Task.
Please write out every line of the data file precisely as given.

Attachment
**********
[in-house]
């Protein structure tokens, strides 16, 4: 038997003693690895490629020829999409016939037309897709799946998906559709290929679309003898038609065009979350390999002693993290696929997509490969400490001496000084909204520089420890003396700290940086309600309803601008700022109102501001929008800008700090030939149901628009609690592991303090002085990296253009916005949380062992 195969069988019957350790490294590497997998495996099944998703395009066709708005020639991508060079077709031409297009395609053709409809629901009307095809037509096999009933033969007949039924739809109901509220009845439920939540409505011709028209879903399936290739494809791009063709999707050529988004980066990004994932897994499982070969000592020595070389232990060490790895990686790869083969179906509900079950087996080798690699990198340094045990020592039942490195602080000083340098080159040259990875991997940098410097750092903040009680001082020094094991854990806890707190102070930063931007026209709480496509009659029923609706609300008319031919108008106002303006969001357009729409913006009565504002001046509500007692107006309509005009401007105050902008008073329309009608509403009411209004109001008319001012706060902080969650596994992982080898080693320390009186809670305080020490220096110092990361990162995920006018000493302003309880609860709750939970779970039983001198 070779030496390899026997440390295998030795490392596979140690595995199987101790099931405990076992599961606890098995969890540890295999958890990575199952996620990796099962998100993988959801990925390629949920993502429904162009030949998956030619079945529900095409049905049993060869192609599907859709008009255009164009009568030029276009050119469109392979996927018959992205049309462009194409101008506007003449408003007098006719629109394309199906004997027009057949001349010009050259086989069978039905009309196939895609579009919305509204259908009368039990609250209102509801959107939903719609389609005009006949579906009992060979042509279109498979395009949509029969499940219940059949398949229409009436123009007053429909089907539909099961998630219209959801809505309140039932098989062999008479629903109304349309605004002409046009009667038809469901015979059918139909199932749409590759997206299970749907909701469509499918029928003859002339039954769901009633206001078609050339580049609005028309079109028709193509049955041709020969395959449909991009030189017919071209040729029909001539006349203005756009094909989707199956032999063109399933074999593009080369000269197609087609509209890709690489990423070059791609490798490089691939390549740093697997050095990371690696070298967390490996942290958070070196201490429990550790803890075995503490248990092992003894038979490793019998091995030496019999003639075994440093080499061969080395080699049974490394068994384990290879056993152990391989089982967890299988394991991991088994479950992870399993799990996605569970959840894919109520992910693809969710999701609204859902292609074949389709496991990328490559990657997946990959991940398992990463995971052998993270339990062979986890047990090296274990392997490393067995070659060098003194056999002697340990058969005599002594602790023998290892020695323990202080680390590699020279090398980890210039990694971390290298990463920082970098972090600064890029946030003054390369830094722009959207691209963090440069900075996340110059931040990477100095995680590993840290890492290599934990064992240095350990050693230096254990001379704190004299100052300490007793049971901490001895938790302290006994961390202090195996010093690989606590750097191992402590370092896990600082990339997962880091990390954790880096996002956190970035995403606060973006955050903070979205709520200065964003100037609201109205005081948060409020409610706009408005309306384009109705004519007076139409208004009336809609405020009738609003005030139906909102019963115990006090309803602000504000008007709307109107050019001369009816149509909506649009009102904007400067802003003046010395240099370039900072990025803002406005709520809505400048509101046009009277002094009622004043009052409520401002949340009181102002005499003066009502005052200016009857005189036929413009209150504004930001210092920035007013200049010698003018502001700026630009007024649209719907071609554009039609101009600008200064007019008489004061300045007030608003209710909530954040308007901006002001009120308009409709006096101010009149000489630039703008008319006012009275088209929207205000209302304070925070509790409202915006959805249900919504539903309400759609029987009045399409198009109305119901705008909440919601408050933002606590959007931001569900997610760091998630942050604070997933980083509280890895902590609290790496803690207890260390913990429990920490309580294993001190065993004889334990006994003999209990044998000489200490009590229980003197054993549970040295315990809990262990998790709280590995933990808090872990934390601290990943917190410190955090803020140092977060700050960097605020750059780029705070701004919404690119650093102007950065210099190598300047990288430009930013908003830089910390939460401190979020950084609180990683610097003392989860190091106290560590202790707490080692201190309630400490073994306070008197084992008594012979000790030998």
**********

[in-house]
């Protein structure tokens, strides 16, 4: 038997003693690895490629020829999409016939037309897709799946998906559709290929679309003898038609065009979350390999002693993290696929997509490969400490001496000084909204520089420890003396700290940086309600309803601008700022109102501001929008800008700090030939149901628009609690592991303090002085990296253009916005949380062992 195969069988019957350790490294590497997998495996099944998703395009066709708005020639991508060079077709031409297009395609053709409809629901009307095809037509096999009933033969007949039924739809109901509220009845439920939540409505011709028209879903399936290739494809791009063709999707050529988004980066990004994932897994499982070969000592020595070389232990060490790895990686790869083969179906509900079950087996080798690699990198340094045990020592039942490195602080000083340098080159040259990875991997940098410097750092903040009680001082020094094991854990806890707190102070930063931007026209709480496509009659029923609706609300008319031919108008106002303006969001357009729409913006009565504002001046509500007692107006309509005009401007105050902008008073329309009608509403009411209004109001008319001012706060902080969650596994992982080898080693320390009186809670305080020490220096110092990361990162995920006018000493302003309880609860709750939970779970039983001198 070779030496390899026997440390295998030795490392596979140690595995199987101790099931405990076992599961606890098995969890540890295999958890990575199952996620990796099962998100993988959801990925390629949920993502429904162009030949998956030619079945529900095409049905049993060869192609599907859709008009255009164009009568030029276009050119469109392979996927018959992205049309462009194409101008506007003449408003007098006719629109394309199906004997027009057949001349010009050259086989069978039905009309196939895609579009919305509204259908009368039990609250209102509801959107939903719609389609005009006949579906009992060979042509279109498979395009949509029969499940219940059949398949229409009436123009007053429909089907539909099961998630219209959801809505309140039932098989062999008479629903109304349309605004002409046009009667038809469901015979059918139909199932749409590759997206299970749907909701469509499918029928003859002339039954769901009633206001078609050339580049609005028309079109028709193509049955041709020969395959449909991009030189017919071209040729029909001539006349203005756009094909989707199956032999063109399933074999593009080369000269197609087609509209890709690489990423070059791609490798490089691939390549740093697997050095990371690696070298967390490996942290958070070196201490429990550790803890075995503490248990092992003894038979490793019998091995030496019999003639075994440093080499061969080395080699049974490394068994384990290879056993152990391989089982967890299988394991991991088994479950992870399993799990996605569970959840894919109520992910693809969710999701609204859902292609074949389709496991990328490559990657997946990959991940398992990463995971052998993270339990062979986890047990090296274990392997490393067995070659060098003194056999002697340990058969005599002594602790023998290892020695323990202080680390590699020279090398980890210039990694971390290298990463920082970098972090600064890029946030003054390369830094722009959207691209963090440069900075996340110059931040990477100095995680590993840290890492290599934990064992240095350990050693230096254990001379704190004299100052300490007793049971901490001895938790302290006994961390202090195996010093690989606590750097191992402590370092896990600082990339997962880091990390954790880096996002956190970035995403606060973006955050903070979205709520200065964003100037609201109205005081948060409020409610706009408005309306384009109705004519007076139409208004009336809609405020009738609003005030139906909102019963115990006090309803602000504000008007709307109107050019001369009816149509909506649009009102904007400067802003003046010395240099370039900072990025803002406005709520809505400048509101046009009277002094009622004043009052409520401002949340009181102002005499003066009502005052200016009857005189036929413009209150504004930001210092920035007013200049010698003018502001700026630009007024649209719907071609554009039609101009600008200064007019008489004061300045007030608003209710909530954040308007901006002001009120308009409709006096101010009149000489630039703008008319006012009275088209929207205000209302304070925070509790409202915006959805249900919504539903309400759609029987009045399409198009109305119901705008909440919601408050933002606590959007931001569900997610760091998630942050604070997933980083509280890895902590609290790496803690207890260390913990429990920490309580294993001190065993004889334990006994003999209990044998000489200490009590229980003197054993549970040295315990809990262990998790709280590995933990808090872990934390601290990943917190410190955090803020140092977060700050960097605020750059780029705070701004919404690119650093102007950065210099190598300047990288430009930013908003830089910390939460401190979020950084609180990683610097003392989860190091106290560590202790707490080692201190309630400490073994306070008197084992008594012979000790030998």